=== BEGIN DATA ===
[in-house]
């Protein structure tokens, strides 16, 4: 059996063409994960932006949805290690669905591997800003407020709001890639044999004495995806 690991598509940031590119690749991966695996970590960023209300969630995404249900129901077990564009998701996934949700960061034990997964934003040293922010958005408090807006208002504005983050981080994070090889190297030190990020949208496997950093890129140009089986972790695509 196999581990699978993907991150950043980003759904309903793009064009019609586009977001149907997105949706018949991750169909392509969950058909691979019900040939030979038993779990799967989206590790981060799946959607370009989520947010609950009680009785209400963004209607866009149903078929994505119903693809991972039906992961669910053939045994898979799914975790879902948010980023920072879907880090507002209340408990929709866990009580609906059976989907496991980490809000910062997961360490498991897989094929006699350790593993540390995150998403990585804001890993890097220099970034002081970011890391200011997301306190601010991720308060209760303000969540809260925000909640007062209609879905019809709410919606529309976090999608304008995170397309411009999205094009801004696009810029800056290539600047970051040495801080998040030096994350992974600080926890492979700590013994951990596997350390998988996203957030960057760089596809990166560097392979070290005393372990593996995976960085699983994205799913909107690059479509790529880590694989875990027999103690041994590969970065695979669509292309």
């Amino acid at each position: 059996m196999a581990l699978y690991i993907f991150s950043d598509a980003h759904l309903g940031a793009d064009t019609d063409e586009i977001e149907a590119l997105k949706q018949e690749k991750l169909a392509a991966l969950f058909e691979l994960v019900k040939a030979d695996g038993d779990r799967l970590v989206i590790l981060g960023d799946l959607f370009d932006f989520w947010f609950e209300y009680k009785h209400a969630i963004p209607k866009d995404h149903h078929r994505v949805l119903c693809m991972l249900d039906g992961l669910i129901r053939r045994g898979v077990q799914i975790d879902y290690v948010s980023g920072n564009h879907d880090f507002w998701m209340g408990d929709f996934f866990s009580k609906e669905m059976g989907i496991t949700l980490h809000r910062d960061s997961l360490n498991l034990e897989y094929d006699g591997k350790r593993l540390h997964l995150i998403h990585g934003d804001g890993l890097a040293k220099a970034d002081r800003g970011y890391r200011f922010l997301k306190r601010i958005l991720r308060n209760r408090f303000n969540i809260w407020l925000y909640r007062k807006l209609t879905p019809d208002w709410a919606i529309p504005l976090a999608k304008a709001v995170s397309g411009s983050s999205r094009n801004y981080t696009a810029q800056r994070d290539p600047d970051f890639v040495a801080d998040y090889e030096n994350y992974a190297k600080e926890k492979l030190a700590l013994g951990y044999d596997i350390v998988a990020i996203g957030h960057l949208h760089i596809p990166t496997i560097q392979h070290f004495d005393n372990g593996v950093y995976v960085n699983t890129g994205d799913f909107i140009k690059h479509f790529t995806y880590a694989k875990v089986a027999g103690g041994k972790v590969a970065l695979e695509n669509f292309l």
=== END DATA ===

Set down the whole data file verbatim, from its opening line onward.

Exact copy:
[in-house]
């Protein structure tokens, strides 16, 4: 059996063409994960932006949805290690669905591997800003407020709001890639044999004495995806 690991598509940031590119690749991966695996970590960023209300969630995404249900129901077990564009998701996934949700960061034990997964934003040293922010958005408090807006208002504005983050981080994070090889190297030190990020949208496997950093890129140009089986972790695509 196999581990699978993907991150950043980003759904309903793009064009019609586009977001149907997105949706018949991750169909392509969950058909691979019900040939030979038993779990799967989206590790981060799946959607370009989520947010609950009680009785209400963004209607866009149903078929994505119903693809991972039906992961669910053939045994898979799914975790879902948010980023920072879907880090507002209340408990929709866990009580609906059976989907496991980490809000910062997961360490498991897989094929006699350790593993540390995150998403990585804001890993890097220099970034002081970011890391200011997301306190601010991720308060209760303000969540809260925000909640007062209609879905019809709410919606529309976090999608304008995170397309411009999205094009801004696009810029800056290539600047970051040495801080998040030096994350992974600080926890492979700590013994951990596997350390998988996203957030960057760089596809990166560097392979070290005393372990593996995976960085699983994205799913909107690059479509790529880590694989875990027999103690041994590969970065695979669509292309």
């Amino acid at each position: 059996m196999a581990l699978y690991i993907f991150s950043d598509a980003h759904l309903g940031a793009d064009t019609d063409e586009i977001e149907a590119l997105k949706q018949e690749k991750l169909a392509a991966l969950f058909e691979l994960v019900k040939a030979d695996g038993d779990r799967l970590v989206i590790l981060g960023d799946l959607f370009d932006f989520w947010f609950e209300y009680k009785h209400a969630i963004p209607k866009d995404h149903h078929r994505v949805l119903c693809m991972l249900d039906g992961l669910i129901r053939r045994g898979v077990q799914i975790d879902y290690v948010s980023g920072n564009h879907d880090f507002w998701m209340g408990d929709f996934f866990s009580k609906e669905m059976g989907i496991t949700l980490h809000r910062d960061s997961l360490n498991l034990e897989y094929d006699g591997k350790r593993l540390h997964l995150i998403h990585g934003d804001g890993l890097a040293k220099a970034d002081r800003g970011y890391r200011f922010l997301k306190r601010i958005l991720r308060n209760r408090f303000n969540i809260w407020l925000y909640r007062k807006l209609t879905p019809d208002w709410a919606i529309p504005l976090a999608k304008a709001v995170s397309g411009s983050s999205r094009n801004y981080t696009a810029q800056r994070d290539p600047d970051f890639v040495a801080d998040y090889e030096n994350y992974a190297k600080e926890k492979l030190a700590l013994g951990y044999d596997i350390v998988a990020i996203g957030h960057l949208h760089i596809p990166t496997i560097q392979h070290f004495d005393n372990g593996v950093y995976v960085n699983t890129g994205d799913f909107i140009k690059h479509f790529t995806y880590a694989k875990v089986a027999g103690g041994k972790v590969a970065l695979e695509n669509f292309l």